bugontherug: fracto73: bugontherug: moralpanic: I have a question, is Obama the luckiest SOB ever, or is he a Jedi Master playing on a completely different level then everybody else.

He's been playing the Republicans like a fiddle since day one.


Bullshiat. He has been doing it lately, but in the beginning he tried the whole 'post-partisan' thing. He sought compromise on every issue, often starting with what would have been a reasonable middle ground. It took him a surprising amount of time to realize that when the opposing forces opinions are 'stimulus spending can spur growth' and 'Obama shouldn't be president' there is no middle ground to be had.

The perception--accurate--that Obama bent over backwards to compromise with what turned out to be a band of Western Jihadist cretins will serve him well this November. It won't help the Republicans at all. Obama easily occupies the center. Now, not even Romney has any hope of competing with him for it.



I agree that the truth of the situation supports Obama, but I don't think that he was playing them in the beginning. I think he wanted to work with them cooperatively and if someone was getting played it was Obama. For instance, they got him to give up an awful lot on the ACA without getting anything from them.
 
2012-02-17 03:07:59 PM  

skullkrusher: The Catholic Church is NOT telling you what you can and cannot do unless you're a Catholic and still then they have no legal authority over you.


The Catholic Church claims to be God's vessel on Earth. It is most definitely telling you what you can and cannot do, even if you're a Catholic. And it claims more coercive power than any state, since Catholic priests claim the power to forgive sin, and thus damn to or save from Hell.
 
2012-02-17 03:08:17 PM  

skullkrusher: Biological Ali: The reason that employers should be compelled to do this is because it's in society's best interest for as many people as possible to have health insurance available that meets some minimal standards, including in this case coverage of said preventative medicine. Whether it costs employers more, less, or the same amount doesn't have any particular bearing on this point.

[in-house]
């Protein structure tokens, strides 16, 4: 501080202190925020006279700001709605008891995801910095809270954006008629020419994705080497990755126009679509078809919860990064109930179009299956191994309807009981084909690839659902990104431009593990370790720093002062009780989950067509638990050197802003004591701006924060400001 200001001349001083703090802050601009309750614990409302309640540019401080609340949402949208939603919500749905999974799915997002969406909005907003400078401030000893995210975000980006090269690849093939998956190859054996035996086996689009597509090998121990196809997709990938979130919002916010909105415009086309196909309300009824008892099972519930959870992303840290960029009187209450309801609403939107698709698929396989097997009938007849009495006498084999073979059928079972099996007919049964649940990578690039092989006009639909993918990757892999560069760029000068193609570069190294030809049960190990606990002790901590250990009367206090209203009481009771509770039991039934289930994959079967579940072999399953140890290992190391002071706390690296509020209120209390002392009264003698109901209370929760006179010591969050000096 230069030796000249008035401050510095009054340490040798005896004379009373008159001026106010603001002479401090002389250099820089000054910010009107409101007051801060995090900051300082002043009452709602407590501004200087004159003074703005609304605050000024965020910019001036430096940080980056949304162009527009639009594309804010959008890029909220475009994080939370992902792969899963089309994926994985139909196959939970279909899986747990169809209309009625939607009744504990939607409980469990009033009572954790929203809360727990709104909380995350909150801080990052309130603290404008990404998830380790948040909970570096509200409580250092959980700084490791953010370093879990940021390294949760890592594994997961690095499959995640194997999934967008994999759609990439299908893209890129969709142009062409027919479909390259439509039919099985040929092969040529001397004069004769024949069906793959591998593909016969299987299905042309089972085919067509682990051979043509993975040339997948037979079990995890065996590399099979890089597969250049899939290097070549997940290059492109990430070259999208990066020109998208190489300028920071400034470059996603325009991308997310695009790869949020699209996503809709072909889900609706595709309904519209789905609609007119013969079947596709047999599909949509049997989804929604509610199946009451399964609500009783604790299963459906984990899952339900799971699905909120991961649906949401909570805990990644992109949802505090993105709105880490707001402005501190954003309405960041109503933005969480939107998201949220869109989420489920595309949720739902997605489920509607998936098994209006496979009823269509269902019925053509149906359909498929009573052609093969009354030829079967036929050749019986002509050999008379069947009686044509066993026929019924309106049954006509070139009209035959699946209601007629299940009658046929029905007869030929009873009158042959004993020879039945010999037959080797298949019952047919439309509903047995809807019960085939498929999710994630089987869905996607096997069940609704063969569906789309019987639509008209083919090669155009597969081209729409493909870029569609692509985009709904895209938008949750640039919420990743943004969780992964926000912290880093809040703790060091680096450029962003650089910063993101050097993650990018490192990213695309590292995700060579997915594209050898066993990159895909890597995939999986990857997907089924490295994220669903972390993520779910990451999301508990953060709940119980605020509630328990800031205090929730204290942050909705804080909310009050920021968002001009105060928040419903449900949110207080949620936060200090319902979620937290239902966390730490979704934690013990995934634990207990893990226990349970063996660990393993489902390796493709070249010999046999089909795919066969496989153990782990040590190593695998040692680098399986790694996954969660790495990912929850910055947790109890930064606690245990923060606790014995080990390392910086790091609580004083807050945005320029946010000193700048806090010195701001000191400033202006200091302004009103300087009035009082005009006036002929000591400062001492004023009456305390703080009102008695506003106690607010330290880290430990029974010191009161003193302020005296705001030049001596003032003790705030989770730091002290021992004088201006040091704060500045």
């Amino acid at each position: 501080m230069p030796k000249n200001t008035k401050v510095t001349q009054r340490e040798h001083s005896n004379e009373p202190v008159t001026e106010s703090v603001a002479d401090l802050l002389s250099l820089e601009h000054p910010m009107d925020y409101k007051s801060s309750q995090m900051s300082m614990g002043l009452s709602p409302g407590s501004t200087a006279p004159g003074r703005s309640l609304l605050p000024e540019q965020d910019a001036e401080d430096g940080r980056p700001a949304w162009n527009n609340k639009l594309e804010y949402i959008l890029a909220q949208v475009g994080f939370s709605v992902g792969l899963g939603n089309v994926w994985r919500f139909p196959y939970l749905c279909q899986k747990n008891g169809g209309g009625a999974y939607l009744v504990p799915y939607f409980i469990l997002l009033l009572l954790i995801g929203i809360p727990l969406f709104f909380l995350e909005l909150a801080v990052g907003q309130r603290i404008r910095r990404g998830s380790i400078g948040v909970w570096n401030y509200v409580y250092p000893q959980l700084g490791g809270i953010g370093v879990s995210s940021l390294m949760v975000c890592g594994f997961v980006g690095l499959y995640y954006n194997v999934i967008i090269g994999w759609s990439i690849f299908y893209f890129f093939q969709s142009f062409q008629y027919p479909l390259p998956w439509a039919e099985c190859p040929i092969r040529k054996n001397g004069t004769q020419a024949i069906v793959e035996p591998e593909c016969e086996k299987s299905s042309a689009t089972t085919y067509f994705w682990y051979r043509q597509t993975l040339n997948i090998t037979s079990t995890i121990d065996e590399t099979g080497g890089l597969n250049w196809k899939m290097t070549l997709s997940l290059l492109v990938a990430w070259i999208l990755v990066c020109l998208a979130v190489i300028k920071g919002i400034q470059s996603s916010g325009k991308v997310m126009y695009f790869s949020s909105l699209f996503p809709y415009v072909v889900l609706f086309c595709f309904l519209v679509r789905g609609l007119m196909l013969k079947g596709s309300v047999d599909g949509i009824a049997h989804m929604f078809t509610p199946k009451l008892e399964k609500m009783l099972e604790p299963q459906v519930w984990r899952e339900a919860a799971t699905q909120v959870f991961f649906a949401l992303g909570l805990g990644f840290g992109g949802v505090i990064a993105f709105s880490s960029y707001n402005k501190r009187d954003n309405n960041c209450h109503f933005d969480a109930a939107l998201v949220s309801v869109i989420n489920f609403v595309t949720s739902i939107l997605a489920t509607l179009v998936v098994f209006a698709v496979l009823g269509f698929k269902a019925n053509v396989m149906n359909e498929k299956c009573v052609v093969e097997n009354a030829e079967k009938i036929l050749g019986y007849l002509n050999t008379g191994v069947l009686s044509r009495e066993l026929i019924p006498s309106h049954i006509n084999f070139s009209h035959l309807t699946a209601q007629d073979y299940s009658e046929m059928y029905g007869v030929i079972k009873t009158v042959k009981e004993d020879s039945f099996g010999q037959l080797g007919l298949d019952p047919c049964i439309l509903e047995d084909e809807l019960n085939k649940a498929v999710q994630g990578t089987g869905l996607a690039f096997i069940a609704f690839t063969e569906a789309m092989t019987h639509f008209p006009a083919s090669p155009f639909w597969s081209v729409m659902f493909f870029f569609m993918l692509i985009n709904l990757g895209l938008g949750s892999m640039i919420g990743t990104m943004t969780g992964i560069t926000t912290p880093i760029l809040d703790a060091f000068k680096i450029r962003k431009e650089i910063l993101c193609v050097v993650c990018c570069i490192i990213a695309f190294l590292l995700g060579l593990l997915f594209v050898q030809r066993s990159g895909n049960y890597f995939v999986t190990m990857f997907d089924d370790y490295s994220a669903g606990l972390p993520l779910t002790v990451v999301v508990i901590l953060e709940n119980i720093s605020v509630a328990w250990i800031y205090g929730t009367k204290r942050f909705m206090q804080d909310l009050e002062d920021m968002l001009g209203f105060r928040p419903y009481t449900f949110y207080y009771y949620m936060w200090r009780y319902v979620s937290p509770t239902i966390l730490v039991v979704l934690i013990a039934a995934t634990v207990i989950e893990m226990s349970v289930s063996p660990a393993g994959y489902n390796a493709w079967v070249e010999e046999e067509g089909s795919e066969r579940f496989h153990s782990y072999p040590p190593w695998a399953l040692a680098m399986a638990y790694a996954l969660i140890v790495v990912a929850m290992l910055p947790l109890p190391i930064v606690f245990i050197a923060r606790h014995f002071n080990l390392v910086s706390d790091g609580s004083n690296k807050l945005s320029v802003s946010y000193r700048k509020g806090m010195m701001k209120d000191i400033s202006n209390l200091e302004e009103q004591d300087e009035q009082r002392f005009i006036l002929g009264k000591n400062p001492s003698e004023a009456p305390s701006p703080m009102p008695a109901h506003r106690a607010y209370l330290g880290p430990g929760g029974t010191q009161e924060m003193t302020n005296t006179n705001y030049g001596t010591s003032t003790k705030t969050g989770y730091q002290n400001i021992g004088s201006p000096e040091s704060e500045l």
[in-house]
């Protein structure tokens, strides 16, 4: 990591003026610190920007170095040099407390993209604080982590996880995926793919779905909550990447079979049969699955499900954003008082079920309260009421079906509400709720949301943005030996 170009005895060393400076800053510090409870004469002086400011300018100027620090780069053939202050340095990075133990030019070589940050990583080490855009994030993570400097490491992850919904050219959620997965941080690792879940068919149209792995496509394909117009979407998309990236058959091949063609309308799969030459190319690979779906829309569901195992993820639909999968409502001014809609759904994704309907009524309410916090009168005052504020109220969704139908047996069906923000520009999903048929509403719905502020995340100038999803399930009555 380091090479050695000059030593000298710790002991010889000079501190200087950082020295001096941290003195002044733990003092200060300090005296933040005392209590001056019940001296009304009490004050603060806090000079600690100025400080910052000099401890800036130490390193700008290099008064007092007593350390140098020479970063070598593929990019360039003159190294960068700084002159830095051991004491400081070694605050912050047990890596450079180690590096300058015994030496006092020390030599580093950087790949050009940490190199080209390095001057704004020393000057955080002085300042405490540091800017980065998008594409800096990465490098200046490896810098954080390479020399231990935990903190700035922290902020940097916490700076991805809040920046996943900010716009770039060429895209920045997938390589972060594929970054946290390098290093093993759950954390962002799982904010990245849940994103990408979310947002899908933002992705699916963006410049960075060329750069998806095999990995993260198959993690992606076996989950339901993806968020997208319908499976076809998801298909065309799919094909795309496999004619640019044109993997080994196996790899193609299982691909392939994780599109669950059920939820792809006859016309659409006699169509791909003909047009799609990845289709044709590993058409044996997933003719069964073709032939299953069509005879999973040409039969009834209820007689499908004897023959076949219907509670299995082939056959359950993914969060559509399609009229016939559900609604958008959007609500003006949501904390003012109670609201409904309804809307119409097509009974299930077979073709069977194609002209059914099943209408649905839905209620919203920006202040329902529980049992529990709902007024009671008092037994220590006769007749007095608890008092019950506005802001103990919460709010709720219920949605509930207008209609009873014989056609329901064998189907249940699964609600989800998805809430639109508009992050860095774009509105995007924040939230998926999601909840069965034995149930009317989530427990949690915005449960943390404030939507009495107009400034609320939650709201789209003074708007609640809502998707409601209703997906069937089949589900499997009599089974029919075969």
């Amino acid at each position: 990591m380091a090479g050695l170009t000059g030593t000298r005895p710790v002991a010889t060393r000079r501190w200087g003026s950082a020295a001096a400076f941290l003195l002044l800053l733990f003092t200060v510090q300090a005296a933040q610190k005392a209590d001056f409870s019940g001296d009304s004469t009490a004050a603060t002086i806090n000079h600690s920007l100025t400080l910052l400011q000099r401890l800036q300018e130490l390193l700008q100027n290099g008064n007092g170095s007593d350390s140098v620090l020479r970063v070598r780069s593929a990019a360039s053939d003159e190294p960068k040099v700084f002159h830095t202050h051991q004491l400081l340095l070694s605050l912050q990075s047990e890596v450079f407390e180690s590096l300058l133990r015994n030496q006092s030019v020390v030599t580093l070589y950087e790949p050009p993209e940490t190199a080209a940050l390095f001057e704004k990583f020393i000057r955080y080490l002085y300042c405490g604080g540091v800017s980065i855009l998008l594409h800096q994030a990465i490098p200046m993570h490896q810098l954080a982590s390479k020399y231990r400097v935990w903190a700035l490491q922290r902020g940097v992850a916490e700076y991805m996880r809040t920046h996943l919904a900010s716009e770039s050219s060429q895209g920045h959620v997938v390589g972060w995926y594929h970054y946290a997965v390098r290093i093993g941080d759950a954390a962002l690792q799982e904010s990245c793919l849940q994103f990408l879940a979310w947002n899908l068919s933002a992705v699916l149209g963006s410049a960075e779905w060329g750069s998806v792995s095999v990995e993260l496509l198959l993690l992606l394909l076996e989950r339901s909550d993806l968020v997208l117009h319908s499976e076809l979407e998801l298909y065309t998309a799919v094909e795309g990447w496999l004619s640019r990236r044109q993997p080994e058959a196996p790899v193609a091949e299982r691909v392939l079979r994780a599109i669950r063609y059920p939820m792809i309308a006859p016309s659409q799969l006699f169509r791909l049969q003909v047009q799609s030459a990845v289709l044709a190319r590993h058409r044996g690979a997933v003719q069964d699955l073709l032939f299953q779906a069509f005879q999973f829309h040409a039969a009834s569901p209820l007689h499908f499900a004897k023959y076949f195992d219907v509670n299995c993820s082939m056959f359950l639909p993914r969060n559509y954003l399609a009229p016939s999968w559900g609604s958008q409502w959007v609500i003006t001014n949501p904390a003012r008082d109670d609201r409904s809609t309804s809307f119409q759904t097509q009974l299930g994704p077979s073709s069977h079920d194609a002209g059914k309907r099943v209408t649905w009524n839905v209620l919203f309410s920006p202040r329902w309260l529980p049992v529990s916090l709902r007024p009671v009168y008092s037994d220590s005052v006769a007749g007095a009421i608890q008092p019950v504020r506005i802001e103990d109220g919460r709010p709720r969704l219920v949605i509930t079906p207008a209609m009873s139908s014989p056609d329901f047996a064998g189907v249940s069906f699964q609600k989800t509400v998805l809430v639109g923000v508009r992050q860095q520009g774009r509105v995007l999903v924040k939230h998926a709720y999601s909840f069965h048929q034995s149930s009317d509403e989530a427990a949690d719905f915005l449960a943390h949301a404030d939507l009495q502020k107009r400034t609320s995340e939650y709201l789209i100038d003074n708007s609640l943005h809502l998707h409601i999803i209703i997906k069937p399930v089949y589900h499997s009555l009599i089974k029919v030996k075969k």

you just presented a cogent argument as to why society should do this. Not why employers should do it.

Biological Ali: However, at least one person in this thread put forth the argument that employers shouldn't be made to do it because it would cost them more. As a complete aside, it was explained to that person that it would not cost them more and, in fact, would cost them considerably less. That's not the reason why employers should be made to do it - it's simply the reason why that particular argument for not making employers to do it (that it would cost them more) doesn't make sense.

I haven't made the cost argument. It's $10 a month, after all


He doesn't have to argue why employers should do it. In the United States Healthcare insurance is primarly centered around the employer. Thus, if its good for society then you go to the main purveyors of the service and enact your policy. Since most people are on employer-based healthcare insurance (those that have it) why would you deliberately exclude this huge portion of society?

If employers don't want to deal with this issue then they should get on board with a form of national healthcare plan. Otherwise the idea behind mandating the employers do it is because of the healthcare system in place in the United States.
 
2012-02-17 03:08:43 PM